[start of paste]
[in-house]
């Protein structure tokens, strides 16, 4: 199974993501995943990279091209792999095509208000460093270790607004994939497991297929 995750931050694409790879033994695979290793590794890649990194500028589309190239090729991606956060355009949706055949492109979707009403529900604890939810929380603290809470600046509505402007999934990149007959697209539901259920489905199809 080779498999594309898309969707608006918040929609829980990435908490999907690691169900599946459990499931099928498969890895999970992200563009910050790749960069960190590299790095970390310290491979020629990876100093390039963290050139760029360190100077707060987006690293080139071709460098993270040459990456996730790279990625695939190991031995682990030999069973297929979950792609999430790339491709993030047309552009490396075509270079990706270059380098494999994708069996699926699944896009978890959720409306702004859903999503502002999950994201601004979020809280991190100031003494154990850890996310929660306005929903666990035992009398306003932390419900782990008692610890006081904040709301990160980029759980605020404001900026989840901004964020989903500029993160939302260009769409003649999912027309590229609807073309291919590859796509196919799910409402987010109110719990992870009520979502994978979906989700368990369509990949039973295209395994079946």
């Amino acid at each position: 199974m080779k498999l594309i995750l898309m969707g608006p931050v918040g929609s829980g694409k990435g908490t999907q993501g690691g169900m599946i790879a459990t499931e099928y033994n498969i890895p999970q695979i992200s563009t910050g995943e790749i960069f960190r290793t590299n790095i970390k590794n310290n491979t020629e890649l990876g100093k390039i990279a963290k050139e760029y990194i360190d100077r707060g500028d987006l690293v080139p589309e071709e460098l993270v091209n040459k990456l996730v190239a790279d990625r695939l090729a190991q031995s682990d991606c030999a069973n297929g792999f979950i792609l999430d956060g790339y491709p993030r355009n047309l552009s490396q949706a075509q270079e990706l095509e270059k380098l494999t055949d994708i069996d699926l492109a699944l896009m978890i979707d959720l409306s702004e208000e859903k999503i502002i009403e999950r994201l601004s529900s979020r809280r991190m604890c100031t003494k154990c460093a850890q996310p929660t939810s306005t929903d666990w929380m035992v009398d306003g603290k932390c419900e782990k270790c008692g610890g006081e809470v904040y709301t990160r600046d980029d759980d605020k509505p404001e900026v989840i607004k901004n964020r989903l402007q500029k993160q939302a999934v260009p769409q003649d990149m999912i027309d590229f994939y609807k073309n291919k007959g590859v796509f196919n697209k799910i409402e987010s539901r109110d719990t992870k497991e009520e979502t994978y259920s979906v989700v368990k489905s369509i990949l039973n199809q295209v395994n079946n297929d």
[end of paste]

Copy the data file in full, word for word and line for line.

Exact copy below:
[in-house]
């Protein structure tokens, strides 16, 4: 199974993501995943990279091209792999095509208000460093270790607004994939497991297929 995750931050694409790879033994695979290793590794890649990194500028589309190239090729991606956060355009949706055949492109979707009403529900604890939810929380603290809470600046509505402007999934990149007959697209539901259920489905199809 080779498999594309898309969707608006918040929609829980990435908490999907690691169900599946459990499931099928498969890895999970992200563009910050790749960069960190590299790095970390310290491979020629990876100093390039963290050139760029360190100077707060987006690293080139071709460098993270040459990456996730790279990625695939190991031995682990030999069973297929979950792609999430790339491709993030047309552009490396075509270079990706270059380098494999994708069996699926699944896009978890959720409306702004859903999503502002999950994201601004979020809280991190100031003494154990850890996310929660306005929903666990035992009398306003932390419900782990008692610890006081904040709301990160980029759980605020404001900026989840901004964020989903500029993160939302260009769409003649999912027309590229609807073309291919590859796509196919799910409402987010109110719990992870009520979502994978979906989700368990369509990949039973295209395994079946």
């Amino acid at each position: 199974m080779k498999l594309i995750l898309m969707g608006p931050v918040g929609s829980g694409k990435g908490t999907q993501g690691g169900m599946i790879a459990t499931e099928y033994n498969i890895p999970q695979i992200s563009t910050g995943e790749i960069f960190r290793t590299n790095i970390k590794n310290n491979t020629e890649l990876g100093k390039i990279a963290k050139e760029y990194i360190d100077r707060g500028d987006l690293v080139p589309e071709e460098l993270v091209n040459k990456l996730v190239a790279d990625r695939l090729a190991q031995s682990d991606c030999a069973n297929g792999f979950i792609l999430d956060g790339y491709p993030r355009n047309l552009s490396q949706a075509q270079e990706l095509e270059k380098l494999t055949d994708i069996d699926l492109a699944l896009m978890i979707d959720l409306s702004e208000e859903k999503i502002i009403e999950r994201l601004s529900s979020r809280r991190m604890c100031t003494k154990c460093a850890q996310p929660t939810s306005t929903d666990w929380m035992v009398d306003g603290k932390c419900e782990k270790c008692g610890g006081e809470v904040y709301t990160r600046d980029d759980d605020k509505p404001e900026v989840i607004k901004n964020r989903l402007q500029k993160q939302a999934v260009p769409q003649d990149m999912i027309d590229f994939y609807k073309n291919k007959g590859v796509f196919n697209k799910i409402e987010s539901r109110d719990t992870k497991e009520e979502t994978y259920s979906v989700v368990k489905s369509i990949l039973n199809q295209v395994n079946n297929d």